According to CEO Don Thompson, the company has given itself 18 months to improve its brand identity, simplify its menu and become a "more trusted and respected" place to eat.
McDonald's used to stand for hamburgers. Its original menu had just three items to eat (hamburgers, cheeseburgers & French fries) and eight items to drink.
On its signs out front, the word "Hamburgers" was set in much larger type than the word "McDonald's.
Today, the word "Hamburgers" has disappeared and McDonald's menus have increased from 11 items to some 145 items.
As its menu expanded, McDonald's reputation declined. A recent Consumer Reports survey of 21 hamburger chains ranked McDonald's tied with Burger King for dead last.
If this wasn't bad enough, another survey of 105 limited-service restaurants by the trade publication, Nation's Restaurant News, ranked McDonald's 104th, second from last.
In-N-Out Burger vs. McDonald's
The No.1 chain in both surveys was In-N-Out Burger. As its name suggests, In-N-Out Burger is focused on hamburgers. The only thing to eat besides burgers are French fries.
In spite of its limited menu, the average In-N-Out Burger unit does almost as much business as the average McDonald's. $2.4 million a year versus McDonald's $2.5 million a year.
One thing limiting In-N-Out Burger is its regional approach. The chain has units in only five states: California, Nevada, Colorado, Arizona and Texas. If In-N-Out Burger were a national chain with a national reputation, its average unit would probably outsell McDonald's average unit.
With its negative consumer ratings, what keeps McDonald's revenues from collapsing?
Dominance. When your brand dominates the fast-food category with more than 13,000 units, your brand become the easy choice. "Let's go to McDonald's," someone might say because it's more than likely there will be one close by.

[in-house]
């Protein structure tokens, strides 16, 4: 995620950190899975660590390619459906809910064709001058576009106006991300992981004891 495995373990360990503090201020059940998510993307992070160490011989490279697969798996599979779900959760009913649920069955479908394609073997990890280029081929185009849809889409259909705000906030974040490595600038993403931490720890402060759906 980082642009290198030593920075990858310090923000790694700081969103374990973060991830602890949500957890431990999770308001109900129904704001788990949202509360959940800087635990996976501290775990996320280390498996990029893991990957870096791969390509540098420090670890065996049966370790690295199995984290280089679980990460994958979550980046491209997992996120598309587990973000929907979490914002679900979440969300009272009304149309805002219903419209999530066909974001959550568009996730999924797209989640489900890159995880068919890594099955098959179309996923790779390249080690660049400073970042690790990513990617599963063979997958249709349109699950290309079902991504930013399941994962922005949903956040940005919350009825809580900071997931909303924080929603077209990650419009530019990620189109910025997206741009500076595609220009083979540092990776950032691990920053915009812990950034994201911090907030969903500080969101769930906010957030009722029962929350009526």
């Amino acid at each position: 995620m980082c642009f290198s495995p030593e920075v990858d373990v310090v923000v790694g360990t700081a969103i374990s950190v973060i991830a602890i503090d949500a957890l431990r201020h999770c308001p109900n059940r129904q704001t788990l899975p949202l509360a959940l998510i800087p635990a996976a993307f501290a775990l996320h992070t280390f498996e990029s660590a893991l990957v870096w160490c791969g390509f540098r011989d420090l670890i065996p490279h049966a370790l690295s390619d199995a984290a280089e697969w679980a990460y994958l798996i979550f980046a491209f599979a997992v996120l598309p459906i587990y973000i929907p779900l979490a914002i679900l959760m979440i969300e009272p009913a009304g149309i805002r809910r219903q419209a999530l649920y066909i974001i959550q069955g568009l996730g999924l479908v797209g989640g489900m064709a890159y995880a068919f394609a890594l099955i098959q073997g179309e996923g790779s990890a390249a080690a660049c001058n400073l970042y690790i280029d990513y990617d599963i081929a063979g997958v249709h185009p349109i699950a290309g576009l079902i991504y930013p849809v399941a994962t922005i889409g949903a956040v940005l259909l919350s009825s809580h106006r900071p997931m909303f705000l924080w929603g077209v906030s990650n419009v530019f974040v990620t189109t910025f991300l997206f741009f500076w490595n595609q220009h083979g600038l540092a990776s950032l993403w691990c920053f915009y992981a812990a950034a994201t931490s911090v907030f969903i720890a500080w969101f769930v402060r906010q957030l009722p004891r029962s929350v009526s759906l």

"Why are you gambling at this casino," a man was once asked, "when everybody knows it's crooked?"
The gambler replied: "It's the only casino in town."
For many villages and localities, McDonald's is the only fast-food casino in town.
Line extension in the air
A random survey of the fares between two major cities in America shows that first-class tickets bought two days ahead of time cost 2.9 times as much as coach-class tickets. And first-class tickets bought two weeks ahead of time cost 3.6 times as much.
So who pays these first-class fares? Very few customers. Most of the folks up front are "upgrades."
Suppose a restaurant tried the same idea. Sit upstairs with fine china and silverware and pay a lot more. Or sit downstairs with paper plates and plastic knives & forks and pay a lot less. Such a restaurant is unlikely to survive.
More choice often leads to less consumer satisfaction. Sit in back of the plane and feel cheap. Sit in front of the plane and feel stupid. Some choice!
No wonder one-class Southwest Airlines consistently leads the other major airlines in "customer satisfaction" ratings.
You might think the financial community would applaud what Southwest was doing. But here's what a prominent analyst said a few years ago: "Southwest may have to add international routes, charge passengers for assigned seating, operate red-eye overnight flights and buy more types of aircraft to better match supply and demand."
Typical management talk. Expand the brand. Yet do consumers really want more choice?
How many Coca-Cola customers have ever said, "What I really need is more than 16 flavors?"